Kasilof pullout project moves forward

A second round of funding secured through Alaska’s capital budget will push forward development of a drift boat take-out on the Kasilof River, officials said.


The state recently secured $1.6 million for a public takeout facility to be located in the lower portions of the river to address increasing use of the drift boat-only fishery.

Currently, many boaters access the Kasilof River at the Alaska State Parks public boat launch, but there are no publicly owned exit points for the drift boaters on the lower portion of the river. The several take-out sites below the bridge are privately owned and operated.

The division previously received $2 million for the first phase of the project, which funded public feedback and property investigations. The second round of funding, coupled with the remaining funds from the first round, will likely be enough to purchase and develop one of three sites the state is considering for the pullout, said Lucy Baranko, staffer of the Division of Parks and Outdoor Recreation, which is a section of the Department of Natural Resources.

Baranko said she and others are still working off money allocated from the first budget and will soon start environmental assessments of three sites that scored highest based on public feedback.

The top three parcels are, in order, Trujillo’s Landing at river mile 3.75, the Kimbrough property at river mile 4, and the Swanson property at river mile 4.5. The Trujillo and Kimbrough properties are side-by-side.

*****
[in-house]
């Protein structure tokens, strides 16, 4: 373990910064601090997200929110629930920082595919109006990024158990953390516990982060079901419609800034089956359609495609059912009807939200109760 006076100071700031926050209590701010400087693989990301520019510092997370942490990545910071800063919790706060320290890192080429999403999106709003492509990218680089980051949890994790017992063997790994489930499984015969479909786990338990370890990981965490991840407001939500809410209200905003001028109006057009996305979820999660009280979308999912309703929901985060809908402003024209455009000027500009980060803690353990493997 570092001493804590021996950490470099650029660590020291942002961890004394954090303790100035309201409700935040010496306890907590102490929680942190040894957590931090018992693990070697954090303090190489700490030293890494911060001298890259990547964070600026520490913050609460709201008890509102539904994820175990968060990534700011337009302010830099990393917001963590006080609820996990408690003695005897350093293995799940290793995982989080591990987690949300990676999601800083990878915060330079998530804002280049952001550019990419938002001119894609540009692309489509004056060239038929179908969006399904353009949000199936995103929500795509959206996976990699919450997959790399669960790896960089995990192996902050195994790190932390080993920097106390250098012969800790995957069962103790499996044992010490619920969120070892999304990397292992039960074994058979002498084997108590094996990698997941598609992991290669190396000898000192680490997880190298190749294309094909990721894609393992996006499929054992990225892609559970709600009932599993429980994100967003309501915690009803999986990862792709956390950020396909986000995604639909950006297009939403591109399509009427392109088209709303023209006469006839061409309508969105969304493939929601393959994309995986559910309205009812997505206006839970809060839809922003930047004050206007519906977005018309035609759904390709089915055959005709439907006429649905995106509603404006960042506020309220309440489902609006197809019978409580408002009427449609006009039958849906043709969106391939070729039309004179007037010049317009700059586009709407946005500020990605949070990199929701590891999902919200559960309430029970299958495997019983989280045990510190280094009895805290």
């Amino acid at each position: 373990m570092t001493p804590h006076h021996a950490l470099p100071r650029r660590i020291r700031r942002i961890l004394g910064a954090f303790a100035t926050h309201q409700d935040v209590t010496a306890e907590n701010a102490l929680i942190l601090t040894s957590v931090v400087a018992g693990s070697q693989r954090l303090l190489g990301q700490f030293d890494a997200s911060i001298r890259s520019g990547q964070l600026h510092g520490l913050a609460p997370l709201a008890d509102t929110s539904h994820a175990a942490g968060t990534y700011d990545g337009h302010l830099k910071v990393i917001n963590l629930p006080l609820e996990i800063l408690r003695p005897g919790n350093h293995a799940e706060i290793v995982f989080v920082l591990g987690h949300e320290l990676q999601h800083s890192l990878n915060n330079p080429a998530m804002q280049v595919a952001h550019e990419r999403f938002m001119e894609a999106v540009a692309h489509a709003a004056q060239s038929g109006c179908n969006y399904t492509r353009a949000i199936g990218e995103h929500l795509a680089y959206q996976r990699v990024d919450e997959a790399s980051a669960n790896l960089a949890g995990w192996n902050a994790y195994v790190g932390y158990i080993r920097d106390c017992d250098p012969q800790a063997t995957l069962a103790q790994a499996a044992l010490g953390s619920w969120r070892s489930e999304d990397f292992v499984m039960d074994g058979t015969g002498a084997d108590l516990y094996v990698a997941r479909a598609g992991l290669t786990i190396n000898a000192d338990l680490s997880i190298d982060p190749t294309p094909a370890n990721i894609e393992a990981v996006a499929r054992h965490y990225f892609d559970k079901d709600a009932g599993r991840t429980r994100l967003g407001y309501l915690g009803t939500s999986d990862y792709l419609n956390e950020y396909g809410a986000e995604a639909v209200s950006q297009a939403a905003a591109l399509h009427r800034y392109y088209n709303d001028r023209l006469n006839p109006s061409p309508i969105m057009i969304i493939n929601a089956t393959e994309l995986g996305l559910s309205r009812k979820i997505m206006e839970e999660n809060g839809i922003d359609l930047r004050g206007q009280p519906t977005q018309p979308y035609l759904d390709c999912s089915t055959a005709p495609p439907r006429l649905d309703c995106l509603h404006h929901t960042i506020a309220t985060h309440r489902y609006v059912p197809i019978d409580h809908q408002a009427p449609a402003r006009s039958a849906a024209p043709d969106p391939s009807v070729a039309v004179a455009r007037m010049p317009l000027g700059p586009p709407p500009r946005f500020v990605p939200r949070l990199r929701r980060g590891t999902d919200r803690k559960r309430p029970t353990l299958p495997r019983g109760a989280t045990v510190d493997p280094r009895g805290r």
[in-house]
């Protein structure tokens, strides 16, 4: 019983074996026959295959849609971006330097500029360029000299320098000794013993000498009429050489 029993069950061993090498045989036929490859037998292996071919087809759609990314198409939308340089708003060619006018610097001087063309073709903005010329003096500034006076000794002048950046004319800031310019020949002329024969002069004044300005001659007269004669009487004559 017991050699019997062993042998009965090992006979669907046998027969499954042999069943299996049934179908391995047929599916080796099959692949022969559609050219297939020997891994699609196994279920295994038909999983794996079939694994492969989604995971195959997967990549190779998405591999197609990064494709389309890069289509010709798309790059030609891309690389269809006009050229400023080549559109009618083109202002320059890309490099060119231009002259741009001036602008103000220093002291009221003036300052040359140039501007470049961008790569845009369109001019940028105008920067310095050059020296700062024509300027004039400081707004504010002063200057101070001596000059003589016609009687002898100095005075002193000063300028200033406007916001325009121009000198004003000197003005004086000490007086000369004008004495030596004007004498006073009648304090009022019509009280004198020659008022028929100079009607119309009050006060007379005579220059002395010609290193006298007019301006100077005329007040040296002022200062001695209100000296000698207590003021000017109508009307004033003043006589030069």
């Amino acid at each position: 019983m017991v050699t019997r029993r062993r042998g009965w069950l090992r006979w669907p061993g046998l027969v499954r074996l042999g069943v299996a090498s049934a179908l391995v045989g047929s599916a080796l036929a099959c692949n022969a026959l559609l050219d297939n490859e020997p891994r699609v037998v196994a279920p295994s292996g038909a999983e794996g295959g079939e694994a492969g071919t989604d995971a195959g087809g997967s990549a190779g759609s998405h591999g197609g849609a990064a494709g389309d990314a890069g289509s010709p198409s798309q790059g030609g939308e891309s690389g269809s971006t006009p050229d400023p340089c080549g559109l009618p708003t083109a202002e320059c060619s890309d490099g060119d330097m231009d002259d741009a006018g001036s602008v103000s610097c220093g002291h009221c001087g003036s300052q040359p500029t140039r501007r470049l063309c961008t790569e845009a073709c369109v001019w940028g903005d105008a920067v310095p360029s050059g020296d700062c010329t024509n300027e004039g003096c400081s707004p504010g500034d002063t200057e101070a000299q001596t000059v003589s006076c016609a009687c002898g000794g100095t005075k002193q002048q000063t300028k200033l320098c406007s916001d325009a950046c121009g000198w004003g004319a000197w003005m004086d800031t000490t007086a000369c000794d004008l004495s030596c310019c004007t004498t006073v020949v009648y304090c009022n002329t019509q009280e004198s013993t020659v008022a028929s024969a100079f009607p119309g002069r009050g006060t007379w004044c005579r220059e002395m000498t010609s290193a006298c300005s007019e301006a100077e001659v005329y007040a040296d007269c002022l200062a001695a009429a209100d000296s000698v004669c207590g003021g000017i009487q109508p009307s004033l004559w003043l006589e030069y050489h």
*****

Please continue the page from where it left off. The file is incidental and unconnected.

The results of the environmental study will lead to parcel purchase negotiations which could take anywhere from three months to three years, Baranko said.

“Basically a phase one (environmental study) is a pretty preliminary look at any records for buried tanks, contaminates or environmental concerns,” Baranko said. “It is a pretty preliminary search and once we get that data back, if there is anything that’s kind of come up with a red flag, then we would go to a phase two environmental, which would do a much more thorough investigation of the property.” 

The state hopes to have environmental studies completed by the end of the summer. The site could be completed and ready for use by late 2014 if not spring 2015.

“I wouldn’t anticipate anything getting built next year,” Baranko said. She noted the project was high on the state’s priority list, but until a site can be purchased, the project will remain on hold.

Comments gathered from an October public meeting fed data to rank and score each property. Other properties considered included the Maltby, Riverside LLC, Lindle, Vasko and Harling properties.

What exactly will be included at the pullout would be determined by which site is acquired, Baranko said.

“We don’t have a full scope and I’m not entirely certain what the process is going to be to determine what that process is, but this will definitely provide a foundation for what we are looking at,” she said.

Previously gathered comments indicated the state should weigh the project’s community impacts and public and user preferences most.

Such impacts identified include possible damages to the residential development in the area, working to mitigate dust, noise and light pollution as well as managing traffic. On the public and user preference side of the project, those surveyed said they would like the drift fishing opportunity and experience maximized, to have the pullout site accessible to emergency services and located in an aesthetically pleasing location.